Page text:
Furthermore, there is nowadays a “brain drain” of male physicists to the west, which renders the women in greater relative numbers in the less developed European countries. Eastern European research is often suffering from low financing. In Latvia, for example, state support for science is so low that the paramount problem is a severe lack of funds and equipment; even computers are scarce. However, the governments of the other two Baltic countries seem to have recognized the value of research and university education and they have a larger contribution from women scientists. It is worth noting that Estonia retains one third of its women Ph.D.’s at faculty level. A system with entrance tests for admission to the university and a mandatory advanced level of mathematics and science tuition in high school were pointed out as two reasons for the competitiveness of female students in some countries, such as Turkey, where women physicists make up 20% at both the Ph.D. and faculty levels.

In Iran and India the percentage of women is also high. Physics is not thought of being a male subject and no barriers prevent women from entering the field. The relatively low prestige of the physics profession is a somewhat depressing reason for the number of women being high. This also seems be true for Italy and some other countries.

Common Threads for Success/Failure

What are the most important positive and negative influences in different regions for women in sustaining a successful career? A few important common traits were found. The main positive influences for countries with a relatively high percentage of women in permanent positions are, according this discussion:

  1. Strong state social support (e.g., well functioning child care).

  2. Supportive families (husbands, mothers. etc.). Also stressed as an important factor by many respondents to the survey conducted by AIP before the meeting.

  3. Flexible working hours (this can be detrimental if expected to stay very late at the workplace, as in Japan).

Among the most negative factors common to all countries—but with a stronger impact where few women physicists hold permanent positions—the following were mentioned:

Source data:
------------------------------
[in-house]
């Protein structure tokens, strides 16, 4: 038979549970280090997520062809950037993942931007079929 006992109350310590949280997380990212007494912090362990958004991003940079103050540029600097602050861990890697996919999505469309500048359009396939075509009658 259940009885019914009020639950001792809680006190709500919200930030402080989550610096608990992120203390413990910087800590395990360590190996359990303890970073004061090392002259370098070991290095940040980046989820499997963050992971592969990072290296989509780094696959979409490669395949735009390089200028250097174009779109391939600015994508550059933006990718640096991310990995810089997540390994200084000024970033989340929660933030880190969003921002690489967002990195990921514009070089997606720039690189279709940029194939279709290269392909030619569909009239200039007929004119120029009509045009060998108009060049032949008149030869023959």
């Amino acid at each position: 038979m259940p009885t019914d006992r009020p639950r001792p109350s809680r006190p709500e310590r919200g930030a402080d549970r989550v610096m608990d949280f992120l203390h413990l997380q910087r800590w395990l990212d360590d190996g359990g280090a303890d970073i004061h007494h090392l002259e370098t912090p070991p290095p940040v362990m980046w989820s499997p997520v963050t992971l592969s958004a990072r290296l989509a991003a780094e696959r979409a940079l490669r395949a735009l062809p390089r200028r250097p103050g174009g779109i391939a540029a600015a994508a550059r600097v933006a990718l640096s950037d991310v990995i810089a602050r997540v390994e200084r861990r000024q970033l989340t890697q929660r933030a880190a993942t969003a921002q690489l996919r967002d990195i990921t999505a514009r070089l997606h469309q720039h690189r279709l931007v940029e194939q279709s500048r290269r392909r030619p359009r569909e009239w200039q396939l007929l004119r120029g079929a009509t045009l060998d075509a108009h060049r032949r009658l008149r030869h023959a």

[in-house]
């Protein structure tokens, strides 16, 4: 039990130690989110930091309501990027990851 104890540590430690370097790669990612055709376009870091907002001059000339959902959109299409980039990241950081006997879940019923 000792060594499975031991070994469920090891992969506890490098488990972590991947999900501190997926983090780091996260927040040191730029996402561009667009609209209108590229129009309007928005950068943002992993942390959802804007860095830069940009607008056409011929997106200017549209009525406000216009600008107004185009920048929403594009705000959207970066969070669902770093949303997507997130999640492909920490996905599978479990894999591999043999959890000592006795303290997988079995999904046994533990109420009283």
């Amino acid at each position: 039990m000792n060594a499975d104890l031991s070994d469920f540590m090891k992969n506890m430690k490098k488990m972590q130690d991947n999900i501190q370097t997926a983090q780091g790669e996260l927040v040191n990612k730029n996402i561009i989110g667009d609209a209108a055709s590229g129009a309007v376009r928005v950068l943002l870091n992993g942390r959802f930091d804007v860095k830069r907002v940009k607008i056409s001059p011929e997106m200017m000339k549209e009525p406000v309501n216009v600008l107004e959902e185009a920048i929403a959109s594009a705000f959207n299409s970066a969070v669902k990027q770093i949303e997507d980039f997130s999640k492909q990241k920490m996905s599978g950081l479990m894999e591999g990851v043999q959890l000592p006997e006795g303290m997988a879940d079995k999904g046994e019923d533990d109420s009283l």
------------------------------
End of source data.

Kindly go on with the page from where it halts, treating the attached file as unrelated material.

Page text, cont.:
1. Age discrimination. Given that most women give birth to babies and are still mainly responsible for their upbringing, age limits on grants and other opportunities work against women, for combined age/gender discrimination. In developed countries some women, due to the lack of role models, do not discover the opportunities of a physics career until later in life, resulting in an even more delayed career path.

  2. The hiring process not being transparent. The rules for promotion are neither well defined nor known to all. Jobs in academia are often inherited in an old-boys-network fashion. This is most detrimental when permanent positions are being filled.

  3. Too few opportunities for travel. Particularly true for developing countries and the former communist countries. Membership in EU does not help with acquiring funds because age limits are generally attached to traveling grants. As one conference attendee from Latvia put it: “Before we could not travel because of the iron curtain, now we are hindered by lack of travel money and because we are too old!”

  4. Late appointment for permanent positions. The child-rearing period coincides with the period in life when it is expected of a dedicated physicist to go abroad for one or more postdoctoral assignments. In some developed countries the social security system works against women pursuing a scientific career. The academic ladder in Sweden, for example, contains another four- to five-year temporary position after the ordinary postdoctoral period. Using Sweden as an example: the parental leave is 13 months with pay. If you are employed you get 80% of your previous income up to a certain limit, otherwise you get $12 per day. The difference can be as much as $19,000, which does not favor having an insecure job situation if you are expecting to have children. The cost of living in Sweden requires two incomes. Another barrier is that if you go abroad you are without all social security benefits, such as unemployment compensation and sick leave.

  5. Open sexual harassment was reported to be a problem in two countries. It is a very serious issue that must be dealt with directly and promptly by the academic leadership.


The following recommendations were drawn from the discussions of the four subgroups:

1* Corresponding author and topic chair: